There will be progress with the roundabout this year.

Or, that’s the plan.

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Tetra Tech’s Dave Charville spoke during the Dec. 10, 2019 meeting of the board of mayor and aldermen, telling city officials it could be in as early as September.

First proposed in 2012, the project will convert the often-congested intersection at Atoka-Idaville and Rosemark roads from sign-controlled to a roundabout.

It’s been the subject of ridicule on social media sites, residents often asking about its progress.

The entire project has been at a standstill for years while the state worked on acquiring the right of way and reviewing a report on the presence of endangered Indiana bats in the area.

“I stay on the phone every day with something about the roundabout,” said mayor Darryl Walker.

Why a roundabout?

Though there’s no doubt something needs to be done to help move traffic in the area, especially during the school year, many have scoffed at the idea of a roundabout.

“Roundabouts are safer,” Charville said, reporting data from the Federal Highway Administration shows a decrease in the number of fatal collisions and increased efficiency when an intersection is converted from being sign or signal controlled to a roundabout.

What’s the general design?

In 2015, the town issued a request for qualifications for a design firm to oversee the project.

The roundabout will feature a single lane design with four legs – eastbound and westbound on Atoka-Idaville, southbound on Rosemark and an extension northbound at the Children’s Express Learning Center.

The northbound leg is a new addition to the original design, Charville said.

“We were originally going to do a driveway, but there’s actually an 80-foot platted right-of-way. I think, at some point, Rosemark Road is going to be extended, so we decided to actually extend the fourth leg of the roundabout north.”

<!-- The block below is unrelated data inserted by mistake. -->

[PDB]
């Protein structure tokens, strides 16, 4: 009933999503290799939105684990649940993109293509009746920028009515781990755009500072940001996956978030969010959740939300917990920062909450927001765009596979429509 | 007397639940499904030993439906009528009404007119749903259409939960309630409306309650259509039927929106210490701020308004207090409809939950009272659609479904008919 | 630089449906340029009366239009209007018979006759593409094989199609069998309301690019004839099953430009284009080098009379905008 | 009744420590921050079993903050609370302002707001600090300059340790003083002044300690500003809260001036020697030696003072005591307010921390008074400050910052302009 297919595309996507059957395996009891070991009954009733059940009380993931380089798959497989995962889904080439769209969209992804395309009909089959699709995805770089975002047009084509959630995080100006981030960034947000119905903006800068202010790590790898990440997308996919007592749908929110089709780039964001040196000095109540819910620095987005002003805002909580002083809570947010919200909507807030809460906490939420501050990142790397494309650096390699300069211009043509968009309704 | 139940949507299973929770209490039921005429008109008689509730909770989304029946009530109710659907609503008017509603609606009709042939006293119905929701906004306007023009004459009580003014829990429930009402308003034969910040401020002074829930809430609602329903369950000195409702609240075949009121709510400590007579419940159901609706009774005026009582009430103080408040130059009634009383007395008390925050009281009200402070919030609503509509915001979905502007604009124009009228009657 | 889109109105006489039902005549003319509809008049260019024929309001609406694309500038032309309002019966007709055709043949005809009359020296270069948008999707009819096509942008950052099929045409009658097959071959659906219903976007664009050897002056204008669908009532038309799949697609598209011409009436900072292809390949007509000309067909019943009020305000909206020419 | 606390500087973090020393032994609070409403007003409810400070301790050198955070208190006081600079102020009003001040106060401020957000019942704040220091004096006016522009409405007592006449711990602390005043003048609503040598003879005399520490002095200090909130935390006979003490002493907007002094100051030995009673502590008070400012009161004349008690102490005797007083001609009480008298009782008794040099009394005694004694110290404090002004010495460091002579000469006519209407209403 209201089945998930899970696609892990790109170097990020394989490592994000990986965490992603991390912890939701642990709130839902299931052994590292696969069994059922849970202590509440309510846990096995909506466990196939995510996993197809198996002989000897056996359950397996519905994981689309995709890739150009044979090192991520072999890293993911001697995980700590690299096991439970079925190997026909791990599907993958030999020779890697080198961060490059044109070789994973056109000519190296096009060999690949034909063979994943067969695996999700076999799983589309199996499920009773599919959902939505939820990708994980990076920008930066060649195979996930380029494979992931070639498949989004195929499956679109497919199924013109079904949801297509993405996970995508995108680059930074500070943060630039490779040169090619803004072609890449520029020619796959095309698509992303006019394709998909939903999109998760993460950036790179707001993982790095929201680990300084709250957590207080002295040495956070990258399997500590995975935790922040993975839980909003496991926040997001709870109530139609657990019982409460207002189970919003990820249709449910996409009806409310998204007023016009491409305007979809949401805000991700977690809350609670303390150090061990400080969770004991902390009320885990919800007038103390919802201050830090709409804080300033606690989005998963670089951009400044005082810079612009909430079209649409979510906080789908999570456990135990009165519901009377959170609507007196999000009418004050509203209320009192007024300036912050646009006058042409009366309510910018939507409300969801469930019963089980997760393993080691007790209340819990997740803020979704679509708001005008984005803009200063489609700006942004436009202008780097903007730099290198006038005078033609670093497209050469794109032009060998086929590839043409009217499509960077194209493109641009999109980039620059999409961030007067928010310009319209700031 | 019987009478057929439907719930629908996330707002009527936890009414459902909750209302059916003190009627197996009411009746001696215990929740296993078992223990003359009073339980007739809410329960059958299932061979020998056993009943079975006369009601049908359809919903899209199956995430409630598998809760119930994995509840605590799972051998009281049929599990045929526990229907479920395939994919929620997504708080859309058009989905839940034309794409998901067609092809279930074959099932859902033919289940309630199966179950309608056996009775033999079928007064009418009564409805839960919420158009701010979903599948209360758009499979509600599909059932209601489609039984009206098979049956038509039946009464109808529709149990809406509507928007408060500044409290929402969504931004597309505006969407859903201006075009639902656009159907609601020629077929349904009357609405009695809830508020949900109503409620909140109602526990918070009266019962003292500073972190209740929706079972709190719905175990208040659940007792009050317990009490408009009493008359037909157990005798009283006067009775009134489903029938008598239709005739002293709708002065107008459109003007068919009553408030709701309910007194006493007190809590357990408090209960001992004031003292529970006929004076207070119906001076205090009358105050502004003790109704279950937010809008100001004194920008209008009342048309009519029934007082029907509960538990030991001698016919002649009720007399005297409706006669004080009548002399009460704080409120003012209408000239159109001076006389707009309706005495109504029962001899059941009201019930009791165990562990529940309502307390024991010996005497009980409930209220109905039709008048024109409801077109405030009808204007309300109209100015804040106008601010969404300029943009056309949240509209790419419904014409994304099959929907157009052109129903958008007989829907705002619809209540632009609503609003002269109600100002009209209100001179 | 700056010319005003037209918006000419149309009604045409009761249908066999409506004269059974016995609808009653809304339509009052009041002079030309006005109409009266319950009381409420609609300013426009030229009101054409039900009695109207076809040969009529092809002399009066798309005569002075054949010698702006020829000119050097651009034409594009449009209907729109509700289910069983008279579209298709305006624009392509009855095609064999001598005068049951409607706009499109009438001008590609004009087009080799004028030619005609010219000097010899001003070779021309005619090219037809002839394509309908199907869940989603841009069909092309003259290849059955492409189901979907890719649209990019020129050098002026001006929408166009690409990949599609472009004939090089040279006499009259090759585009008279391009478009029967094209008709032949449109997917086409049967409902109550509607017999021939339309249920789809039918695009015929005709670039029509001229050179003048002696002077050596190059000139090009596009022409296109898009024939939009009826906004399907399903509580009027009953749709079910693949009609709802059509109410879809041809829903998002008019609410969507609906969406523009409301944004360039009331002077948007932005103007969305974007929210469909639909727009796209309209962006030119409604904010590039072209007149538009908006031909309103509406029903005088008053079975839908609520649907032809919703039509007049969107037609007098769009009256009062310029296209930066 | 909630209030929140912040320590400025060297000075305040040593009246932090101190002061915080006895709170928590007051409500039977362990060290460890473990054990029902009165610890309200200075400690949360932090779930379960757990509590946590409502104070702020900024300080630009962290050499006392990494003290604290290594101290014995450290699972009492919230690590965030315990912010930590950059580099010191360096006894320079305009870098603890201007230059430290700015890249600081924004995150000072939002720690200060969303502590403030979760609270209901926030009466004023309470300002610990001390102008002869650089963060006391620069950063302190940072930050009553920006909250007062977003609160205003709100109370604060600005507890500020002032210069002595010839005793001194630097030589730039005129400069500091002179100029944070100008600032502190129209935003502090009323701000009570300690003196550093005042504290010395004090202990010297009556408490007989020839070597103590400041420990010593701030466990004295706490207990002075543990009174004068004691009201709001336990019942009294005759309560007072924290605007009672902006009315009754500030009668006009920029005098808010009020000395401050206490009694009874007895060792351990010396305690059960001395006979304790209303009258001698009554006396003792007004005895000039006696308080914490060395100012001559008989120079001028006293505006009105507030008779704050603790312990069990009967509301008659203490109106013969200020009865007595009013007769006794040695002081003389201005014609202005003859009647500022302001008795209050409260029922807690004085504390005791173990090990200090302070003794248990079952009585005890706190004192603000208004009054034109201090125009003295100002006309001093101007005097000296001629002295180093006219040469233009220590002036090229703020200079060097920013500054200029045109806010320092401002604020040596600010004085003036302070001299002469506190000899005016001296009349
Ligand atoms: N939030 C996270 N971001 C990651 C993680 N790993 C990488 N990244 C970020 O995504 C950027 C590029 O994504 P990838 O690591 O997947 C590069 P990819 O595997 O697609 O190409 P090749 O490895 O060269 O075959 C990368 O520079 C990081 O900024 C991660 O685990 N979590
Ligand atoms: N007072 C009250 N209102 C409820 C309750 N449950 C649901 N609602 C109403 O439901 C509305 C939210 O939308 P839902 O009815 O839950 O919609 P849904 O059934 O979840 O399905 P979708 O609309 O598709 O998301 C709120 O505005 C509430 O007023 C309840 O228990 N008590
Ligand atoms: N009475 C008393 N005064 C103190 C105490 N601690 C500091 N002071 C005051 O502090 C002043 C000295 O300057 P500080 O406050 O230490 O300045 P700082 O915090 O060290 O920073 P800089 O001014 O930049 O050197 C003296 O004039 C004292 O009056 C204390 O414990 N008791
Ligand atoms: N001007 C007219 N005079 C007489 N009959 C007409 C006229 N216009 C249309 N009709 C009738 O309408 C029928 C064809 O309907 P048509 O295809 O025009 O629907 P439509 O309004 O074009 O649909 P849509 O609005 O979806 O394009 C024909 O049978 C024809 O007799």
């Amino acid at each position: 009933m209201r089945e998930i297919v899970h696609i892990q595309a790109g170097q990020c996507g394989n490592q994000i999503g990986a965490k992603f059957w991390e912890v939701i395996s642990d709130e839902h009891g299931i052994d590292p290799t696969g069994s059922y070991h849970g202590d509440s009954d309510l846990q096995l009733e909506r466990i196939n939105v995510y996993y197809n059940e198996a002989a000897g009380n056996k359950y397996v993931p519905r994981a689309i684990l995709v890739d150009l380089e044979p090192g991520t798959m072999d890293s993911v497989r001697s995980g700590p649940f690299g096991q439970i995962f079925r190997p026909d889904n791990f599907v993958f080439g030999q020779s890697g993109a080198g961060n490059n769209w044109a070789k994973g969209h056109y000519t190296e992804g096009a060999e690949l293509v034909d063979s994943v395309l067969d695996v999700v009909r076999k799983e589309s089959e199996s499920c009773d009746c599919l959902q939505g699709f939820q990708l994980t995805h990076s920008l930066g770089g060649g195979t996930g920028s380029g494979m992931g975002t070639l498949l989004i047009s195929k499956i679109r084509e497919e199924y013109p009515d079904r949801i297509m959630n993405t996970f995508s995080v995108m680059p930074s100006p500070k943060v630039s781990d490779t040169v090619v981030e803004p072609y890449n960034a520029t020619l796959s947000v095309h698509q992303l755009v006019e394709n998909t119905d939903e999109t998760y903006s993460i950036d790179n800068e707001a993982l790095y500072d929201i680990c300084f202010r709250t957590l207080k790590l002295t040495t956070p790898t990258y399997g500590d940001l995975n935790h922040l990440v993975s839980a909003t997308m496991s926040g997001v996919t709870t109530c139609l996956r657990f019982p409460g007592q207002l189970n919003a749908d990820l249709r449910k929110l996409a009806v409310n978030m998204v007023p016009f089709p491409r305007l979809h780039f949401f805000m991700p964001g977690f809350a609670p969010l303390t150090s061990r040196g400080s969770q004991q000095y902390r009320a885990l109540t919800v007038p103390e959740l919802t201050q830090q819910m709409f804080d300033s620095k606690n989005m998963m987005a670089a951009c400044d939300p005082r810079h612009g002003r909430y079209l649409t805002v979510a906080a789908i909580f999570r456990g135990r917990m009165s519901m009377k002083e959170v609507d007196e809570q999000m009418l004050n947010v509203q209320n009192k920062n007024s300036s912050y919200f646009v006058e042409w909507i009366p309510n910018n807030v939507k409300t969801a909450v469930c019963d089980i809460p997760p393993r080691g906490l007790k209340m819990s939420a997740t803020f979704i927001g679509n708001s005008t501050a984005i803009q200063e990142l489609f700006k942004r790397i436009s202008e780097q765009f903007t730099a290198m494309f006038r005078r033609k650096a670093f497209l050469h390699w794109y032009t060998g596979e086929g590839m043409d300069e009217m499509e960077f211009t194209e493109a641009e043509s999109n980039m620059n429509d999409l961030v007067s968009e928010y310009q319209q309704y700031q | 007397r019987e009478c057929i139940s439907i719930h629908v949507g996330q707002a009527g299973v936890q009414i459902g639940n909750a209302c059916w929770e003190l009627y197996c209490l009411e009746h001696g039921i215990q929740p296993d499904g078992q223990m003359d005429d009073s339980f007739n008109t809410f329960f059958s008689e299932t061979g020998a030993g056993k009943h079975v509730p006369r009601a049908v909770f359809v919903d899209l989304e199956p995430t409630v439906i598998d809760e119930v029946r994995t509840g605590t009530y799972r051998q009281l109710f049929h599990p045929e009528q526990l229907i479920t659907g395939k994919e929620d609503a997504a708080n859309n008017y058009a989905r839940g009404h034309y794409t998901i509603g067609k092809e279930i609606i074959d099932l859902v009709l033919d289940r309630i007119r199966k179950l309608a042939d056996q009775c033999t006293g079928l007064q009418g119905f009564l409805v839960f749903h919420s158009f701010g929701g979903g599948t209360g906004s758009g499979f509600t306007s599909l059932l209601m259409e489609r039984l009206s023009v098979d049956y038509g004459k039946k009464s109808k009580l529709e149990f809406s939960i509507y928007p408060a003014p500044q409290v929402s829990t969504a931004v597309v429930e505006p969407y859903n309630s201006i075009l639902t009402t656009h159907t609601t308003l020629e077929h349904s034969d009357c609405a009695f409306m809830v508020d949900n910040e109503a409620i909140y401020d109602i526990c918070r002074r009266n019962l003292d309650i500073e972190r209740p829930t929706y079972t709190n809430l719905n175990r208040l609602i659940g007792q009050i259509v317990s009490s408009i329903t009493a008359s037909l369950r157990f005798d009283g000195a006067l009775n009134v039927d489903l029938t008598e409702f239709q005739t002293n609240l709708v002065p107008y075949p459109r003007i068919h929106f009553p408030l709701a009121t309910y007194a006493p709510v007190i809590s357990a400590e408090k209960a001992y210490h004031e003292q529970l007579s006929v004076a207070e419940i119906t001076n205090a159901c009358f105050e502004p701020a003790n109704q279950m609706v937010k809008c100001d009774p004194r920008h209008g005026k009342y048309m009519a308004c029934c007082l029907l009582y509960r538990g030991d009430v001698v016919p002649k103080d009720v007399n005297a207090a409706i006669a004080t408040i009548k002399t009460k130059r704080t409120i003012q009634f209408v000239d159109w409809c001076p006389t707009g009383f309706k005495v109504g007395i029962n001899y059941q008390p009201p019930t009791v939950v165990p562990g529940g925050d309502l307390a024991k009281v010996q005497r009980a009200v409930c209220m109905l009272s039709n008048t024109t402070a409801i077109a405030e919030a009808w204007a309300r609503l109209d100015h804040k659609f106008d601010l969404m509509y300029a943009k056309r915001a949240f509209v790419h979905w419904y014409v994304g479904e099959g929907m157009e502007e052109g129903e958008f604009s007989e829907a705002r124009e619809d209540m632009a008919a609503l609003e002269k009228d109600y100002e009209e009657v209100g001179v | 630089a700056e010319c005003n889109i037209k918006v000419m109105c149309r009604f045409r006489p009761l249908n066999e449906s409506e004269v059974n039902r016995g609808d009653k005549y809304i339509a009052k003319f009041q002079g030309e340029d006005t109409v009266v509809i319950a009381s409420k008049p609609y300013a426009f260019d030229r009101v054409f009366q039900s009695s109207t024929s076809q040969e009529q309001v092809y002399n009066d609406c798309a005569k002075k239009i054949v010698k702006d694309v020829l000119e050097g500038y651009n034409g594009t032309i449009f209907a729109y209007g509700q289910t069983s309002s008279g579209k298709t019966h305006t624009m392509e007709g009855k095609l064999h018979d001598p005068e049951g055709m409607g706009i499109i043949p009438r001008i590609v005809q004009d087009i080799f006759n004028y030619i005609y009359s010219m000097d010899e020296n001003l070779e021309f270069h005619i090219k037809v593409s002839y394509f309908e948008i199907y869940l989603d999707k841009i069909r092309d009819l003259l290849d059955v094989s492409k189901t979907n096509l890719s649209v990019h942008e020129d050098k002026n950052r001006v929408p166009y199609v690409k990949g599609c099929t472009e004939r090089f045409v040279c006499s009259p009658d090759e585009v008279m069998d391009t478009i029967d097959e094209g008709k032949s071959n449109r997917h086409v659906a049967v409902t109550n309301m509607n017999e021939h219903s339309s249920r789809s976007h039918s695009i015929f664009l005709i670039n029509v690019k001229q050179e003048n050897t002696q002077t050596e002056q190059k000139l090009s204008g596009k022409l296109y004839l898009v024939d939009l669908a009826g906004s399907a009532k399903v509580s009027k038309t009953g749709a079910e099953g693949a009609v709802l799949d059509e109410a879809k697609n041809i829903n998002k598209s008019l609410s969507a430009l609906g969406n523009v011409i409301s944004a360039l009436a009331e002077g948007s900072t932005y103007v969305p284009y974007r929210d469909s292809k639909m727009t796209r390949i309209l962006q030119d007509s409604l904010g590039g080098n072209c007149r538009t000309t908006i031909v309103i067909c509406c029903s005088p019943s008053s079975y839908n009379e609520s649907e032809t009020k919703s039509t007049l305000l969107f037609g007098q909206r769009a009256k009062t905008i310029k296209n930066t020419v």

There will also be a turning lane on the southbound leg into what will be a Fastimes gas station on the corner.

There will be a lot of lighting as well.

“We want to make sure it is well lit so people can see the cars coming and know when to yield.”

Charville is also proposing the inclusion of crosswalks in the design plan.

What’s next?

The project has passed several key approvals, such as the environmental clearance, and utilities have already been relocated.

The state still needs to approve the constructions plans and the right-of-way certification which means the town acquires the property for the project.

Town attorney Kasey Culbreath said the property owners have all agreed to it, but “we need to put pen to paper.”

Charville said he hopes both of those are completed by March, bids are approved in May and construction will begin in June.

He said the intersection will be closed during construction, which could be completed by September.

“We’re thinking probably 45-60 days.”

How much will it cost?

The cost, in 2012, was an estimated $600,000, Walker said at the meeting last month. The cost rose to $800,000 and then to $1.1 million.

The town is currently $195,000 short, but said grant funding could help make up $139,000 of the gap.

A health department grant has helped fund other projects in the town and may be able to fund the remaining $65,000.

Another presentation is expected to be made at the next meeting on Jan. 14.

The meeting will take place at 7 p.m. in the board room at Town Hall. The public is invited and encouraged to attend.

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